Among other things, the DeMint-Scalise bill would repeal the Communications Act's retransmission consent provisions and the Copyright Act's "compulsory license" provisions, allowing negotiations for the carriage of broadcast stations to occur in something akin to the environment in which negotiations for the carriage of non-broadcast channels occur. The bill would abolish legal provisions that mandate the carriage of certain broadcast signals by cable operators, satellite providers, and their customers. Under the bill, the Federal Communications Commission's various media and broadcast ownership restrictions would be done away with.
"Along with Sen. DeMint and Rep. Scalise, ACA agrees that sweeping action is necessary in a number of areas to ensure that communications rules reflect today's market realities," Polka said. "We look forward to meeting and working with the lawmakers on refinements to the legislation in an effort to address the specific concerns of smaller providers who serve smaller markets and rural areas."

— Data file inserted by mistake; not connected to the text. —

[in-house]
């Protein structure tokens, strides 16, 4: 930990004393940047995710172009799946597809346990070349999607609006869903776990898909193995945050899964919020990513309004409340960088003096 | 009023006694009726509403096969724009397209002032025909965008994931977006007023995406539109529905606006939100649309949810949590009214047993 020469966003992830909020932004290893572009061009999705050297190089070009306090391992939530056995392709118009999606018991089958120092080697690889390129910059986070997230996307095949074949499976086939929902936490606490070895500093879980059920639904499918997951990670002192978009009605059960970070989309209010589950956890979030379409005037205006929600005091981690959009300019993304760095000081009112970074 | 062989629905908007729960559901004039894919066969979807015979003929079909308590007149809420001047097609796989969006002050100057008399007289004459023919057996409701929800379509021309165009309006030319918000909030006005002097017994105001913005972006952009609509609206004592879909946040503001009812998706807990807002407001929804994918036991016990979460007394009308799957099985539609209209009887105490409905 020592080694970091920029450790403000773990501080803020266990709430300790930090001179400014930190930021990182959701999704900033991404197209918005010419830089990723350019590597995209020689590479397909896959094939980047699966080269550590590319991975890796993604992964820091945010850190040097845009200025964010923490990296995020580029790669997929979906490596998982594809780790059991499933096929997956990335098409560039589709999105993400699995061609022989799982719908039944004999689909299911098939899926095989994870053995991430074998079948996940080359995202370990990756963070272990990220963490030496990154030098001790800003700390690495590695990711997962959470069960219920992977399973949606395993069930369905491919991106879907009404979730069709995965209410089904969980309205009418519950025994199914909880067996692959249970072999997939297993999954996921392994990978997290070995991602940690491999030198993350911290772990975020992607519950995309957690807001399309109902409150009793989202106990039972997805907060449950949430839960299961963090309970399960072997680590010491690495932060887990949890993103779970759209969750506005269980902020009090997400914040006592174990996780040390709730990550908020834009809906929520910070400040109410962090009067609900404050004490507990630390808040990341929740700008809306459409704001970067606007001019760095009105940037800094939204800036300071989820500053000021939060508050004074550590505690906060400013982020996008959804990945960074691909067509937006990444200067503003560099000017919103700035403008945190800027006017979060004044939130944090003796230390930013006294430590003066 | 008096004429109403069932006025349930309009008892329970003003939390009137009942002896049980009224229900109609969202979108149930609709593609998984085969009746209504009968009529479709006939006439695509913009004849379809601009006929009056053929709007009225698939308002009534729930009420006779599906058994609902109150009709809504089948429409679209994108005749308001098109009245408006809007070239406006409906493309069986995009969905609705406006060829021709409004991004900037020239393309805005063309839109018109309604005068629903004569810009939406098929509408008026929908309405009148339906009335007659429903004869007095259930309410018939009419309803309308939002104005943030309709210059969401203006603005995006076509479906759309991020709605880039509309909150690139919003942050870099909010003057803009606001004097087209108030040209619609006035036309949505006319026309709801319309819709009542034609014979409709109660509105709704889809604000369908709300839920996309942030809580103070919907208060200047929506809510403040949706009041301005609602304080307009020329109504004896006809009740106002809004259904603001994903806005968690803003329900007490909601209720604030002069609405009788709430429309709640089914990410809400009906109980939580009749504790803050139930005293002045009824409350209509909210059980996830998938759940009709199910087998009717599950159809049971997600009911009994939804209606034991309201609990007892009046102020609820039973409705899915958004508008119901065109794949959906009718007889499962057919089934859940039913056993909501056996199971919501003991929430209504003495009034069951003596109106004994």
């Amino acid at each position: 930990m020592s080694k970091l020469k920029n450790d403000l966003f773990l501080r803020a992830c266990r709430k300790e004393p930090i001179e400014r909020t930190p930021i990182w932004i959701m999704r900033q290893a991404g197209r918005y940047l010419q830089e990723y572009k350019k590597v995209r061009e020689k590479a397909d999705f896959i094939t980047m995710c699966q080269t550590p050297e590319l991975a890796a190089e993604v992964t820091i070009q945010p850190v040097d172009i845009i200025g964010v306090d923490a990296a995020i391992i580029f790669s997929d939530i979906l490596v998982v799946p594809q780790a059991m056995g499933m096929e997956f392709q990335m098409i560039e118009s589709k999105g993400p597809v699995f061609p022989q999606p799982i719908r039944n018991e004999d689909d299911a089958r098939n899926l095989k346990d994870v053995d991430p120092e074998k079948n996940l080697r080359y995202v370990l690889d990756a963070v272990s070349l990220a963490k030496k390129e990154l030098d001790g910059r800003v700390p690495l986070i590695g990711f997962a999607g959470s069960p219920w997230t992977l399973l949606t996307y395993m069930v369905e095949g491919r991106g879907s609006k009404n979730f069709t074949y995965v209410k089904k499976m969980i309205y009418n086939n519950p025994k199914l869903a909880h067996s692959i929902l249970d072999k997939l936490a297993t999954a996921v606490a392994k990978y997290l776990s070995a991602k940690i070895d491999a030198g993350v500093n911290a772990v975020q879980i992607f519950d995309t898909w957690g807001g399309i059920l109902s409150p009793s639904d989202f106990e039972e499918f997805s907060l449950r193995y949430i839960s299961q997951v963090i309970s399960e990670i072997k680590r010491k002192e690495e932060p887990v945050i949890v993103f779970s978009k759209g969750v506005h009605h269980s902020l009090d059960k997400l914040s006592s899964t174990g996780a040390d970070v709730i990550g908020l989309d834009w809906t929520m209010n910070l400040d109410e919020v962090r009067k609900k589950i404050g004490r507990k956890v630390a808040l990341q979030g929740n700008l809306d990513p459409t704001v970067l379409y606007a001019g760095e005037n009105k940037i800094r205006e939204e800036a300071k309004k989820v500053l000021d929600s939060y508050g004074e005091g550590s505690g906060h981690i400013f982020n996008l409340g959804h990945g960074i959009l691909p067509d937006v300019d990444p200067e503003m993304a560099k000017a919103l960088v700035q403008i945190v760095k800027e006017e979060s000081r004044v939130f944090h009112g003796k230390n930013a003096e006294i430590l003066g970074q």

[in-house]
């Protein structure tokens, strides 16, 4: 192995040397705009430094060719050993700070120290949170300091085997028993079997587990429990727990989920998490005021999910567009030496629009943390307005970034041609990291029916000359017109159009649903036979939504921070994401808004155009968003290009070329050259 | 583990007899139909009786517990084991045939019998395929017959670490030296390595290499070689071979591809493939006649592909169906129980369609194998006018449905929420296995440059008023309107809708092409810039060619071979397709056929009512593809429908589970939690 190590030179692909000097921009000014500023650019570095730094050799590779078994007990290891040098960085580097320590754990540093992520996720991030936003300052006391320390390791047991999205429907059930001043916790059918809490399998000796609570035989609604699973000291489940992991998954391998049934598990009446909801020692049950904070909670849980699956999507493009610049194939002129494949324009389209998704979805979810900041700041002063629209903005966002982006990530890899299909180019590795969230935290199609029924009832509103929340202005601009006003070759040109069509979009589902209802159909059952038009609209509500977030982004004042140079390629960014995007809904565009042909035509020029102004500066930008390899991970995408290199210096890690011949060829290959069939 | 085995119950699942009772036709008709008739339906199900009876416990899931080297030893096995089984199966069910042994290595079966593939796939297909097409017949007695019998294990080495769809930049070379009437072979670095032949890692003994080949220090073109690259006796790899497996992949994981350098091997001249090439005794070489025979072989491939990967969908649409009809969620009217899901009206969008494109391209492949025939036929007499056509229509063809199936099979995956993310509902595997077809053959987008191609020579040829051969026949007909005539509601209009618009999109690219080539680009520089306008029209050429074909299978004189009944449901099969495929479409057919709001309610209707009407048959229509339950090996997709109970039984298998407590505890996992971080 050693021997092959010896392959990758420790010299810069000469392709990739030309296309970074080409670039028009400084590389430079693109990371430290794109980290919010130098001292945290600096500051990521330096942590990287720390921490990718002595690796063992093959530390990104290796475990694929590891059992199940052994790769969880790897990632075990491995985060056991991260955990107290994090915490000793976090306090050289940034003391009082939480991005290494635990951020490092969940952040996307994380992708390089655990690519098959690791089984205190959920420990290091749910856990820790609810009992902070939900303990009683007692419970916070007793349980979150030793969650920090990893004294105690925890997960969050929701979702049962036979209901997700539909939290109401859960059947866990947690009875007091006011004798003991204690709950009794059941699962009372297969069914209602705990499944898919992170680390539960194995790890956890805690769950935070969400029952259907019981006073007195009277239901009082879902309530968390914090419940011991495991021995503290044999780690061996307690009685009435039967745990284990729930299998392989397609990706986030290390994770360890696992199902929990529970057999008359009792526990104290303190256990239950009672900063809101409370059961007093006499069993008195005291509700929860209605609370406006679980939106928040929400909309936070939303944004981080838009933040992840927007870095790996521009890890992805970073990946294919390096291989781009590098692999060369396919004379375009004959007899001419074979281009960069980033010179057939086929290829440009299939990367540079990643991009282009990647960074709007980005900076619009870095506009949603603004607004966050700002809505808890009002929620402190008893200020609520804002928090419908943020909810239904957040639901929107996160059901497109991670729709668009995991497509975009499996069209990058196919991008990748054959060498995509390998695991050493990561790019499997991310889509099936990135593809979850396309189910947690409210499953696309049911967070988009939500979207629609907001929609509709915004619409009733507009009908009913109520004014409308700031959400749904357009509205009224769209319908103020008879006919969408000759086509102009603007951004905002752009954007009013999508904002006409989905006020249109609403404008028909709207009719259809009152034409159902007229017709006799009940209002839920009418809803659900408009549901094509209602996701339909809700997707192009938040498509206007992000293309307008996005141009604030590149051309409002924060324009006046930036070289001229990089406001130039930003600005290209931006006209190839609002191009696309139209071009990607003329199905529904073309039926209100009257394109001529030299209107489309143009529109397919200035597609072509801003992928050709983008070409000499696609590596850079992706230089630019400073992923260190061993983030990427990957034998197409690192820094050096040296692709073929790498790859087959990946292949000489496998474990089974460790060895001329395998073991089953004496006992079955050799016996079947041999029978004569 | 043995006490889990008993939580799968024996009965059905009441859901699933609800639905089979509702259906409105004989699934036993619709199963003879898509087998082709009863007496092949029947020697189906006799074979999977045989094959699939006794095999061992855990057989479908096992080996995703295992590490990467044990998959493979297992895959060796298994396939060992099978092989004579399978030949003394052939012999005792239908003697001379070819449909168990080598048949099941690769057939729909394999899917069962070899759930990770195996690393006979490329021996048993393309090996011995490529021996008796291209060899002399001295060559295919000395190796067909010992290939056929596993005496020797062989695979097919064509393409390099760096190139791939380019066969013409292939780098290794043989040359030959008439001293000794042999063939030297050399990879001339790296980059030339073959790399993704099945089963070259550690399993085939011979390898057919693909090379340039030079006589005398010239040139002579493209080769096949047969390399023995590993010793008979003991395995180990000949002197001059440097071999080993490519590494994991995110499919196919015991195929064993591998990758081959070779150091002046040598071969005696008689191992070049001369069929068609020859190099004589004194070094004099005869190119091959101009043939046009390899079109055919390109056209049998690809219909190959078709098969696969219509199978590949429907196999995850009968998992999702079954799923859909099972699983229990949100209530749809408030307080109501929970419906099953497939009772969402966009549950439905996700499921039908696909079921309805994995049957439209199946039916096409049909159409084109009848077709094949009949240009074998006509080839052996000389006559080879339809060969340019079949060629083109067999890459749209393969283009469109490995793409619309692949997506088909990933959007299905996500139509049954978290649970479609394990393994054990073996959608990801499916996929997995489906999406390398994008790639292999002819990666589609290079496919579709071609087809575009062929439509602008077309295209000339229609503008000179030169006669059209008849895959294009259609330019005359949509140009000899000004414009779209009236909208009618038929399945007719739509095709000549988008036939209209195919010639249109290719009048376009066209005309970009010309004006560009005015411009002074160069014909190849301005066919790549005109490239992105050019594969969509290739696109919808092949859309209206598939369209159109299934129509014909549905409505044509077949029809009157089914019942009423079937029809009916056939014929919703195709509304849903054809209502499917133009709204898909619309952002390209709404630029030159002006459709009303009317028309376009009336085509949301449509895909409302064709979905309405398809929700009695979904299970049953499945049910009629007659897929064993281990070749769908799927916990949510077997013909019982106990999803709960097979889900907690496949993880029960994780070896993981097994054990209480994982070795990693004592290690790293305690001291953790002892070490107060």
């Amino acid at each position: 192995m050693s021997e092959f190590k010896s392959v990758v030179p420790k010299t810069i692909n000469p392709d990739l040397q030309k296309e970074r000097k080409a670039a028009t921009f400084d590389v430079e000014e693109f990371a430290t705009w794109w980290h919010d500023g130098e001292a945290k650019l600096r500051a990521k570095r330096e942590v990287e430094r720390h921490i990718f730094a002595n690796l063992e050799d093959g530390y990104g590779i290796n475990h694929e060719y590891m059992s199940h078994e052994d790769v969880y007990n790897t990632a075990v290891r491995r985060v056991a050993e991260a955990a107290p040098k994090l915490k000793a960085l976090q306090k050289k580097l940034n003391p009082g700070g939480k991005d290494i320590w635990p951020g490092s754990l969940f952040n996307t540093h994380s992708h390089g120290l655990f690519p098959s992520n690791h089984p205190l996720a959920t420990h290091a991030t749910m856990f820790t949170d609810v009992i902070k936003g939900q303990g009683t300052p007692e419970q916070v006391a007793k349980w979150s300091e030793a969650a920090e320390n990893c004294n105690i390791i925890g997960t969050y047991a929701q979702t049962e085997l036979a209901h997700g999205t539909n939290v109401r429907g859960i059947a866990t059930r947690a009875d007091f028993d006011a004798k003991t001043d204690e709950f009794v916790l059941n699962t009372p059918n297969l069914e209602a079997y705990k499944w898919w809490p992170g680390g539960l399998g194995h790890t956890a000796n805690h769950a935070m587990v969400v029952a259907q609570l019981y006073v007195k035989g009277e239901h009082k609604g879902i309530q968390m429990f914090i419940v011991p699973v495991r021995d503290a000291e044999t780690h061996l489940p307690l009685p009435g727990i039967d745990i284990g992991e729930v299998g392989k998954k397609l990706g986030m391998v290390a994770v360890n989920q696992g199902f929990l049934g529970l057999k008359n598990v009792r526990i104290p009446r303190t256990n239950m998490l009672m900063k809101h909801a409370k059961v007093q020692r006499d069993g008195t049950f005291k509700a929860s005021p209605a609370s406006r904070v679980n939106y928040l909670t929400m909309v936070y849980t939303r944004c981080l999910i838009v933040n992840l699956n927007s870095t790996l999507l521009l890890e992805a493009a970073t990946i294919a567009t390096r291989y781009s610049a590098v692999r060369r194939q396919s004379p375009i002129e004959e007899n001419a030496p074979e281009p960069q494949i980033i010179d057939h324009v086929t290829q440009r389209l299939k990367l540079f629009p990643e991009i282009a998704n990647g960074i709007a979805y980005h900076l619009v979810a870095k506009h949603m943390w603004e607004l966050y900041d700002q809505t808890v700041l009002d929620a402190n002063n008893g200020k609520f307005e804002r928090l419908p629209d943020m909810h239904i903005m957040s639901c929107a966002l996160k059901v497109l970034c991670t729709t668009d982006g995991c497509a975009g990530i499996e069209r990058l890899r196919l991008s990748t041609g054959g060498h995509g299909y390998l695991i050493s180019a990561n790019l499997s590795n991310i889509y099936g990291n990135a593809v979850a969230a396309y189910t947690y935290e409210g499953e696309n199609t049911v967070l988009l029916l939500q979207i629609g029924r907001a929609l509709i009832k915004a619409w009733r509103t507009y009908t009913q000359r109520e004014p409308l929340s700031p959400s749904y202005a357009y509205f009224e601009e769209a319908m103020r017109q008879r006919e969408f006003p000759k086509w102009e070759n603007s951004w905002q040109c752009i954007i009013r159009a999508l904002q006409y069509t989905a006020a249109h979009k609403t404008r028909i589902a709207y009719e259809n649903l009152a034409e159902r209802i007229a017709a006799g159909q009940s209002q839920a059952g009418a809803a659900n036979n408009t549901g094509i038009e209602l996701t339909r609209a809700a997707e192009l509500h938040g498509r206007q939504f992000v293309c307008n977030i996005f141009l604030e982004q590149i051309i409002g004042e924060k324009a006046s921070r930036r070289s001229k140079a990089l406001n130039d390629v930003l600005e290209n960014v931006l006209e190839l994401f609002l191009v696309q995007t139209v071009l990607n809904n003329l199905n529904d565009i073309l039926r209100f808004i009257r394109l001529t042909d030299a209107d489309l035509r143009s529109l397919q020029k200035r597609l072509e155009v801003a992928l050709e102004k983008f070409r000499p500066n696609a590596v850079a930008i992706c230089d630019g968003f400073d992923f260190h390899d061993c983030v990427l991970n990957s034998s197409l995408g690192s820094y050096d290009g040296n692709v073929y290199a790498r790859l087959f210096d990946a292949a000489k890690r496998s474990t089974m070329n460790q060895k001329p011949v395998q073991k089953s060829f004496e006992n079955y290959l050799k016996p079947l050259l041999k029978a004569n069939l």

Polka said he hoped the committees of jurisdiction will hold hearings on communications reform next year. He said ACA is encouraged by the interest of DeMint and Scalise and that of other leaders who have signaled their desire to investigate how current law affects competition and serves consumers. The bill's introduction with an entire year remaining in the current Congress clearly indicates growing interest in many of the topics ACA is concerned about. ACA, Polka said, welcomed the in-depth analysis that all of these policymakers envision.
"ACA is confident that legislation that removes rules and regulations that serve no real public interest purpose in today's market will indeed foster investment, innovation, and consumer choice. Sen. DeMint and Rep. Scalise should receive high praise for starting us on an important legislative journey that should yield important benefits for every American consumer," Polka said.
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